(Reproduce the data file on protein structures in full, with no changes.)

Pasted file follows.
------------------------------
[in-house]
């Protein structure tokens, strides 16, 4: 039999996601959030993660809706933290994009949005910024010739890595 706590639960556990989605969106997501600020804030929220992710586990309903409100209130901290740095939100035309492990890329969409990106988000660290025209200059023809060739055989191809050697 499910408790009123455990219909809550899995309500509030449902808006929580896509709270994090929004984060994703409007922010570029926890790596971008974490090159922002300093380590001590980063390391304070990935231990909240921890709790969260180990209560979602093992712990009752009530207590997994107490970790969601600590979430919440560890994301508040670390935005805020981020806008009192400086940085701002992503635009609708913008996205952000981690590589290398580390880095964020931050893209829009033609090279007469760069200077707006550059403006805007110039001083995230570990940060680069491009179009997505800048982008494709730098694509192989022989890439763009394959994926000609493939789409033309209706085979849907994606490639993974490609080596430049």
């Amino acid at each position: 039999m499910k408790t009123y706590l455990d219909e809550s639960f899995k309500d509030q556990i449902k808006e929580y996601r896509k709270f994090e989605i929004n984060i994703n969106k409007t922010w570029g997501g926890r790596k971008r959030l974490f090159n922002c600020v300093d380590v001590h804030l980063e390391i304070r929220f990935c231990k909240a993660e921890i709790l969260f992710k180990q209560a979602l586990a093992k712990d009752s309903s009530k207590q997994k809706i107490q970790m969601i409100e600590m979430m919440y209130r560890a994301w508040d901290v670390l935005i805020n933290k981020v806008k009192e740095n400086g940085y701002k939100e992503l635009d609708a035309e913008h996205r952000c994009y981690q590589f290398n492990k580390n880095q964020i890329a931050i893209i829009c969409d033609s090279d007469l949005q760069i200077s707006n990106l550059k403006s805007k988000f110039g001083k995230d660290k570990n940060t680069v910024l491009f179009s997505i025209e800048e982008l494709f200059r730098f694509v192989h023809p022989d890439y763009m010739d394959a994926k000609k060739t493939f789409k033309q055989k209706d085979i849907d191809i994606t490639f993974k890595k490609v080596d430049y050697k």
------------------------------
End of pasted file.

[in-house]
């Protein structure tokens, strides 16, 4: 039999996601959030993660809706933290994009949005910024010739890595 706590639960556990989605969106997501600020804030929220992710586990309903409100209130901290740095939100035309492990890329969409990106988000660290025209200059023809060739055989191809050697 499910408790009123455990219909809550899995309500509030449902808006929580896509709270994090929004984060994703409007922010570029926890790596971008974490090159922002300093380590001590980063390391304070990935231990909240921890709790969260180990209560979602093992712990009752009530207590997994107490970790969601600590979430919440560890994301508040670390935005805020981020806008009192400086940085701002992503635009609708913008996205952000981690590589290398580390880095964020931050893209829009033609090279007469760069200077707006550059403006805007110039001083995230570990940060680069491009179009997505800048982008494709730098694509192989022989890439763009394959994926000609493939789409033309209706085979849907994606490639993974490609080596430049």
């Amino acid at each position: 039999m499910k408790t009123y706590l455990d219909e809550s639960f899995k309500d509030q556990i449902k808006e929580y996601r896509k709270f994090e989605i929004n984060i994703n969106k409007t922010w570029g997501g926890r790596k971008r959030l974490f090159n922002c600020v300093d380590v001590h804030l980063e390391i304070r929220f990935c231990k909240a993660e921890i709790l969260f992710k180990q209560a979602l586990a093992k712990d009752s309903s009530k207590q997994k809706i107490q970790m969601i409100e600590m979430m919440y209130r560890a994301w508040d901290v670390l935005i805020n933290k981020v806008k009192e740095n400086g940085y701002k939100e992503l635009d609708a035309e913008h996205r952000c994009y981690q590589f290398n492990k580390n880095q964020i890329a931050i893209i829009c969409d033609s090279d007469l949005q760069i200077s707006n990106l550059k403006s805007k988000f110039g001083k995230d660290k570990n940060t680069v910024l491009f179009s997505i025209e800048e982008l494709f200059r730098f694509v192989h023809p022989d890439y763009m010739d394959a994926k000609k060739t493939f789409k033309q055989k209706d085979i849907d191809i994606t490639f993974k890595k490609v080596d430049y050697k």